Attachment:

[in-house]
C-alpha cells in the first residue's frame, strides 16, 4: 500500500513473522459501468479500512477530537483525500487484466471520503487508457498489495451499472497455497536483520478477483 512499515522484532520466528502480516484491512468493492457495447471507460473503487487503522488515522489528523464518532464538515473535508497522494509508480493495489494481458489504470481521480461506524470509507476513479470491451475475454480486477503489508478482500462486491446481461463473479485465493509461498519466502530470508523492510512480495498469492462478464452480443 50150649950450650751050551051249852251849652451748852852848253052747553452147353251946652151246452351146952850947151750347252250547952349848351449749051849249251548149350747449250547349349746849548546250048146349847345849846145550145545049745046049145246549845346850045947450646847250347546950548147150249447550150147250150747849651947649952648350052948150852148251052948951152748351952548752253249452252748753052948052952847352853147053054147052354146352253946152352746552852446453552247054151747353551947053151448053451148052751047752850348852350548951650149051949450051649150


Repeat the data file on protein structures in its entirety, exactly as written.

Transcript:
[in-house]
C-alpha cells in the first residue's frame, strides 16, 4: 500500500513473522459501468479500512477530537483525500487484466471520503487508457498489495451499472497455497536483520478477483 512499515522484532520466528502480516484491512468493492457495447471507460473503487487503522488515522489528523464518532464538515473535508497522494509508480493495489494481458489504470481521480461506524470509507476513479470491451475475454480486477503489508478482500462486491446481461463473479485465493509461498519466502530470508523492510512480495498469492462478464452480443 50150649950450650751050551051249852251849652451748852852848253052747553452147353251946652151246452351146952850947151750347252250547952349848351449749051849249251548149350747449250547349349746849548546250048146349847345849846145550145545049745046049145246549845346850045947450646847250347546950548147150249447550150147250150747849651947649952648350052948150852148251052948951152748351952548752253249452252748753052948052952847352853147053054147052354146352253946152352746552852446453552247054151747353551947053151448053451148052751047752850348852350548951650149051949450051649150